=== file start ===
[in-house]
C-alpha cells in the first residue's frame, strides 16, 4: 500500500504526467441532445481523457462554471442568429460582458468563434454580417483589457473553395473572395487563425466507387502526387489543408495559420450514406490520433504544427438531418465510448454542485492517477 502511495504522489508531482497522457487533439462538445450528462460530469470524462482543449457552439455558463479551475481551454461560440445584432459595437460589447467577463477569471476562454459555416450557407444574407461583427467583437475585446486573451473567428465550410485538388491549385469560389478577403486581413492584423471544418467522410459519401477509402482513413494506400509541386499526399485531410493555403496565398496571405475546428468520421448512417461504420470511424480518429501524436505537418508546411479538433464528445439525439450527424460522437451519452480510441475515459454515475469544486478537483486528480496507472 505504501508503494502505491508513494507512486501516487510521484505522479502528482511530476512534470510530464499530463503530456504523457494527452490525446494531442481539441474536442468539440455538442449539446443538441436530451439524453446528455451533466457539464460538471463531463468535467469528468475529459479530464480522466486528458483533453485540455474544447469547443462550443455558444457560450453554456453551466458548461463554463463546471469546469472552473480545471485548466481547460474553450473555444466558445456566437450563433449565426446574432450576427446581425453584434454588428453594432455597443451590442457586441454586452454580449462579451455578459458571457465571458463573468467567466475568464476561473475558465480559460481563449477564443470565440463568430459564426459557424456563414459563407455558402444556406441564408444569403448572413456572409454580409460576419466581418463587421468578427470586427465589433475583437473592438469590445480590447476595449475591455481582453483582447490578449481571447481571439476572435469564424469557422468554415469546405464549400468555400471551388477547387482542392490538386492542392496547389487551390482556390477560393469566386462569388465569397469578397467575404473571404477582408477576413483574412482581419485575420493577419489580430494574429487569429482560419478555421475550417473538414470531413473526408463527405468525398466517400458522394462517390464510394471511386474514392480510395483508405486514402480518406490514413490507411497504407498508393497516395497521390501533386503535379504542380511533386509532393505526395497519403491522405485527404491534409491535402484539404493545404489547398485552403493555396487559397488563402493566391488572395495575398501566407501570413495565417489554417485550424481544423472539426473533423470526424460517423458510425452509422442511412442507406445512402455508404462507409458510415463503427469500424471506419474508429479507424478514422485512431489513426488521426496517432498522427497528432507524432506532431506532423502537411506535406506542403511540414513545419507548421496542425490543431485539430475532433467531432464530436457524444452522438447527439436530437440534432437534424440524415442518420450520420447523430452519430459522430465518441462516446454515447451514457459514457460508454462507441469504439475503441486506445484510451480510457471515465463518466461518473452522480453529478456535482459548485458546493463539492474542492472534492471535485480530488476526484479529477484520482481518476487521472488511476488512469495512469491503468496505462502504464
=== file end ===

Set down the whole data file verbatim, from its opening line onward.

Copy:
[in-house]
C-alpha cells in the first residue's frame, strides 16, 4: 500500500504526467441532445481523457462554471442568429460582458468563434454580417483589457473553395473572395487563425466507387502526387489543408495559420450514406490520433504544427438531418465510448454542485492517477 502511495504522489508531482497522457487533439462538445450528462460530469470524462482543449457552439455558463479551475481551454461560440445584432459595437460589447467577463477569471476562454459555416450557407444574407461583427467583437475585446486573451473567428465550410485538388491549385469560389478577403486581413492584423471544418467522410459519401477509402482513413494506400509541386499526399485531410493555403496565398496571405475546428468520421448512417461504420470511424480518429501524436505537418508546411479538433464528445439525439450527424460522437451519452480510441475515459454515475469544486478537483486528480496507472 505504501508503494502505491508513494507512486501516487510521484505522479502528482511530476512534470510530464499530463503530456504523457494527452490525446494531442481539441474536442468539440455538442449539446443538441436530451439524453446528455451533466457539464460538471463531463468535467469528468475529459479530464480522466486528458483533453485540455474544447469547443462550443455558444457560450453554456453551466458548461463554463463546471469546469472552473480545471485548466481547460474553450473555444466558445456566437450563433449565426446574432450576427446581425453584434454588428453594432455597443451590442457586441454586452454580449462579451455578459458571457465571458463573468467567466475568464476561473475558465480559460481563449477564443470565440463568430459564426459557424456563414459563407455558402444556406441564408444569403448572413456572409454580409460576419466581418463587421468578427470586427465589433475583437473592438469590445480590447476595449475591455481582453483582447490578449481571447481571439476572435469564424469557422468554415469546405464549400468555400471551388477547387482542392490538386492542392496547389487551390482556390477560393469566386462569388465569397469578397467575404473571404477582408477576413483574412482581419485575420493577419489580430494574429487569429482560419478555421475550417473538414470531413473526408463527405468525398466517400458522394462517390464510394471511386474514392480510395483508405486514402480518406490514413490507411497504407498508393497516395497521390501533386503535379504542380511533386509532393505526395497519403491522405485527404491534409491535402484539404493545404489547398485552403493555396487559397488563402493566391488572395495575398501566407501570413495565417489554417485550424481544423472539426473533423470526424460517423458510425452509422442511412442507406445512402455508404462507409458510415463503427469500424471506419474508429479507424478514422485512431489513426488521426496517432498522427497528432507524432506532431506532423502537411506535406506542403511540414513545419507548421496542425490543431485539430475532433467531432464530436457524444452522438447527439436530437440534432437534424440524415442518420450520420447523430452519430459522430465518441462516446454515447451514457459514457460508454462507441469504439475503441486506445484510451480510457471515465463518466461518473452522480453529478456535482459548485458546493463539492474542492472534492471535485480530488476526484479529477484520482481518476487521472488511476488512469495512469491503468496505462502504464